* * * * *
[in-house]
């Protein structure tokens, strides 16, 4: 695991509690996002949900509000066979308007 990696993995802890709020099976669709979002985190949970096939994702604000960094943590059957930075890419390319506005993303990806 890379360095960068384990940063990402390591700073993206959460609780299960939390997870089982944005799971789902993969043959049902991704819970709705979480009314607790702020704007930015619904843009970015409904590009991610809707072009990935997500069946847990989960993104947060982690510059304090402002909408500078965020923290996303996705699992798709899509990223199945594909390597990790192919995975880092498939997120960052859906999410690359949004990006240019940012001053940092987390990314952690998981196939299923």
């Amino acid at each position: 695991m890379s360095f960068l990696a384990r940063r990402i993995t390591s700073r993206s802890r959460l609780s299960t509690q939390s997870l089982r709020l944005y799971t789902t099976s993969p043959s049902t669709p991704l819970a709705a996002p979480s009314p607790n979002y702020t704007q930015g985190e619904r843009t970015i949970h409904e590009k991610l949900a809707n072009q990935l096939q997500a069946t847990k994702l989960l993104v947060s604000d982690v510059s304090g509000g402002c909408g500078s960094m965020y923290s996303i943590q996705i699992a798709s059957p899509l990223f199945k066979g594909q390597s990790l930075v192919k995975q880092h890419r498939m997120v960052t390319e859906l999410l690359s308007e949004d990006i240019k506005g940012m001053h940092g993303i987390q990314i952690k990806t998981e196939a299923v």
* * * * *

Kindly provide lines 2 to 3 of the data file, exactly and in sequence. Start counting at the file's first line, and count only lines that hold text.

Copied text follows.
């Protein structure tokens, strides 16, 4: 695991509690996002949900509000066979308007 990696993995802890709020099976669709979002985190949970096939994702604000960094943590059957930075890419390319506005993303990806 890379360095960068384990940063990402390591700073993206959460609780299960939390997870089982944005799971789902993969043959049902991704819970709705979480009314607790702020704007930015619904843009970015409904590009991610809707072009990935997500069946847990989960993104947060982690510059304090402002909408500078965020923290996303996705699992798709899509990223199945594909390597990790192919995975880092498939997120960052859906999410690359949004990006240019940012001053940092987390990314952690998981196939299923």
């Amino acid at each position: 695991m890379s360095f960068l990696a384990r940063r990402i993995t390591s700073r993206s802890r959460l609780s299960t509690q939390s997870l089982r709020l944005y799971t789902t099976s993969p043959s049902t669709p991704l819970a709705a996002p979480s009314p607790n979002y702020t704007q930015g985190e619904r843009t970015i949970h409904e590009k991610l949900a809707n072009q990935l096939q997500a069946t847990k994702l989960l993104v947060s604000d982690v510059s304090g509000g402002c909408g500078s960094m965020y923290s996303i943590q996705i699992a798709s059957p899509l990223f199945k066979g594909q390597s990790l930075v192919k995975q880092h890419r498939m997120v960052t390319e859906l999410l690359s308007e949004d990006i240019k506005g940012m001053h940092g993303i987390q990314i952690k990806t998981e196939a299923v």